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Second Prize in the
3rd Annual Make It Stick Contest

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    33 Discussions

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    Yonatan24

    2 years ago

    Where exactly can you salvage ultra-capacitors from?

    1 reply
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    MikeTheMakerYonatan24

    Reply 2 years ago

    They are rather uncommon--the Coleman screwdriver is the only commercial product (other than specialty flashlights) that I have seen using these.

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    frikkie

    3 years ago on Introduction

    Nice. I remember my one boss said your resistors you can use to control the discharge rate of capacitor also.Electronic is great! And great instructable!!

    Two minutes of charge will give 12 hours of good light--that's the simple answer.

    Now, the more complicated answer--it depends. From zero volts, with a one amp source; something like 15 minutes to charge. Five amps (circuit needs a higher current capacity diode for this) would do a total charge in three minutes. Because the led takes less current as the voltage declines, it will stay illuminated for days--so it can take a long time to totally discharge.

    In practice, I charge it for two minutes (at a one amp rate) one time per day. It remains illuminated for 24 hours.

    Awesome. I think these are the future (part of it anyways). Thanks for responding, I know that you might have said it somewhere, I was just too lazy to look. Now, though, I want to make one.

    Great job.

    Thank you!

    I want to build one of these with a voltage regulator, switch, reflector and high speed charger (a real flashlight). You've fired me up enough to put it on my "list of projects to do" list.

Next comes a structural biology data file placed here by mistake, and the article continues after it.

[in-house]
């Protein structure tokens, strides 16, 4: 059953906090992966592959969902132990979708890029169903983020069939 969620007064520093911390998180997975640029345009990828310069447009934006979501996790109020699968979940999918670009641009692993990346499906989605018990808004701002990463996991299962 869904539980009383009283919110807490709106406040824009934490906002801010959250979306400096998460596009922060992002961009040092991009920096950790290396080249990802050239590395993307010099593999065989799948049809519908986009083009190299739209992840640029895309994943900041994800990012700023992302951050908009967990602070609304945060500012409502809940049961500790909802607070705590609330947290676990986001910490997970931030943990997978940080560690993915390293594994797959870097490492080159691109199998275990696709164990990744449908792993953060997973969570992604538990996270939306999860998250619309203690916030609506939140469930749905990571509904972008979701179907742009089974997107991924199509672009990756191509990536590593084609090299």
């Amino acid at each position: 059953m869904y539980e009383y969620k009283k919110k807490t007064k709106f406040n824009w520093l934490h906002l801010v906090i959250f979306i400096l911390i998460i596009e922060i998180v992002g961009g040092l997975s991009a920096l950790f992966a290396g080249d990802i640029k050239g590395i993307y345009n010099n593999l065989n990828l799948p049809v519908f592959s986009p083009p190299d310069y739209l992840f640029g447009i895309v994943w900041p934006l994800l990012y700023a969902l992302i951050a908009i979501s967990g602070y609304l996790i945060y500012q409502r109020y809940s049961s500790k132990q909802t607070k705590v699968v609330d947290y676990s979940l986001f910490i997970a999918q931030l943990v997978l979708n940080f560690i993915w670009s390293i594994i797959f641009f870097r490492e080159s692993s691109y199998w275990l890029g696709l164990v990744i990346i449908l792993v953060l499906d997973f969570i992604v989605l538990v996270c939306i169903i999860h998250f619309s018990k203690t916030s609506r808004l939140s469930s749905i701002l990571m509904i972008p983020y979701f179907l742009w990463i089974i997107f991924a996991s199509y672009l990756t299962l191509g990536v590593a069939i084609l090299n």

Thanks for the encouragement :)

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    tiger12506

    5 years ago on Step 20

    This is just a suggestion --

    One could easily hold the body of the ultra capacitor, making the container somewhat superfluous. Seems that a PVC container would work just as well.

    However, those alligator clips are remarkably obtuse; just hanging there.
    I would put the power of the 3d printer to IMHO better use by creating a charging station for the flashlight.

    Maybe two concentric rings on the bottom, so that you could set the flashlight into it in any orientation. That way, the contacts could be flat to the surface of the flashlight.

    By the way, kudos on the short protection blocking diode, a great idea for this application!

    3 replies
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    Thanks--good suggestions!

    I'm planning on building a flashlight (in the future) using the capacitor, a voltage regulator, reflector etc. (more like a real flashlight). I would use a purchasable capacitor instead of one from my junk bin--to make it more repeatable. I like your concentric rings idea for the charging base. I'm still playing with the idea of fast charge (5 amps or so)--any thoughts on how to make a good simple connection that can handle that without overheating?

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    I wouldn't worry about the charge current too much.